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Monday, April 20, 2009

Scioto County Drugs

The Portsmouth, Ohio, Post of the Ohio State Highway Patrol ranked third among posts in the state in drug arrests in 2008, behind Stark and Franklin counties. Considering the location of the county and the makeup of its population, this news will likely startle many readers. Stark County made 214 drug arrests followed by Franklin County with 209 and Scioto County with 193. In fact, the relatively similar numbers of drug arrests in Ohio's top three counties may concern Southern Ohio residents even more. It certainly leaves Scioto residents scratching their heads in disbelief.
Portsmouth Post Commander Lt. Mike Crispen said that he believes the reason for so many successful arrests can be partly attributed to the nature of people employed at the post. Crispen said, “We have a very large makeup at this post of employees who grew up in this area, and who know the people in the community, and who know the problems of the community. Some of the other Patrol posts don’t have that luxury at times, especially if they don’t have the problems in their counties that we have here with drugs.” In this sense, close monitoring has paid dividends.
Crispen, when asked why a rural county such as Scioto ranks high in arrests with metropolitan areas such as Franklin County, stated, “There’s always the age-old factors such as the socio-economic system, jobs, and things of that nature, and it being a depression-area at time.” He felt it was hard to get a grasp on exactly why the problem exists to such a degree in Scioto County.
Another factor may simply be the location of the county. Crispen said a lot of drug dealers come from Columbus and Detroit and pass through Scioto County on their way to Huntington to deal drugs.“They can make more money selling some of their stuff down here than they can in Columbus,” he added.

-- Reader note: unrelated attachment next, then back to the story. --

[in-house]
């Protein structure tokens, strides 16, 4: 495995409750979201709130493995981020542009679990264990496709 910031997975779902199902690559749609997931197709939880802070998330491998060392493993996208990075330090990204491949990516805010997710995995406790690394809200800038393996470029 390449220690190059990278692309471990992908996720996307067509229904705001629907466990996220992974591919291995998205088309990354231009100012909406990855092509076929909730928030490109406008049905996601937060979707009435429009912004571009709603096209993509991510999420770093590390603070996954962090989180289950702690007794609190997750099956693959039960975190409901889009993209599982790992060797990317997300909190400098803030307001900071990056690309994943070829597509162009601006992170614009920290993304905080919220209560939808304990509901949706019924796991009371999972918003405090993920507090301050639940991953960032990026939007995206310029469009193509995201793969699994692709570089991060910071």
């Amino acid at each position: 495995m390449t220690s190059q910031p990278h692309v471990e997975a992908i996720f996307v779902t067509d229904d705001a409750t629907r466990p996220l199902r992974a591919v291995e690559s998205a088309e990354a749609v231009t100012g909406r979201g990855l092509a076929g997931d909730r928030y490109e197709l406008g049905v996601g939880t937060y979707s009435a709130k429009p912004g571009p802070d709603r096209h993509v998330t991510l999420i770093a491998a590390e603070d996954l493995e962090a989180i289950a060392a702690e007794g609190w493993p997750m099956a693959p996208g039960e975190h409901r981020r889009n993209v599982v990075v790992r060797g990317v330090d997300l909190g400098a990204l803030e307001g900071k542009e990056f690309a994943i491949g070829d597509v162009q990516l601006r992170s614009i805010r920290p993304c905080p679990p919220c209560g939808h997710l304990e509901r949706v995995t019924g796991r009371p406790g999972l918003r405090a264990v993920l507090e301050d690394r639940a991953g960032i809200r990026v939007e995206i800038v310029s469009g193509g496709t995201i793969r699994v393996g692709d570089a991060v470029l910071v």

According to Crispen, pills have been on the rise a lot lately. He believes that the accessibility of pills is pretty significant to the high statistic — whether obtained illegally or as by prescription.
I lack the knowledge to explain fully the prevalence of drug problems in Scioto County, where many consider relatively safe, low-crime conditions exist. In fact, I find it hard to believe the money to purchase large quantities of drugs flows in an environment hit hard by poverty and joblessness. Yet, it seems that misery loves company. The rural makeup of Scioto only adds to the paradox. Many parents here in Scioto County, for example, worry about their children encountering crime as they move to urban areas in the state to take jobs and to pursue college educations.
We must acknowledge that desperate people seek desperate measures. I am sure the educational level of the residents comes into play. Addictions thrive in areas full of lost hopes and low on knowledge. Promises of quick money surely tempt many poverty level inhabitants. I would love to read research on per capita money spent on various expenditures such as lottery tickets, cigarettes, and alcohol across the state. Such purchases here are staggering I am sure.
At present, the drug arrest statistics do show a positive side. Law enforcement must be pretty strict in the county considering the population is 79,195 (2000 census). The old home values and standards may be changing, but, at least, the authorities are attempting to stem negative influences with good success rates.
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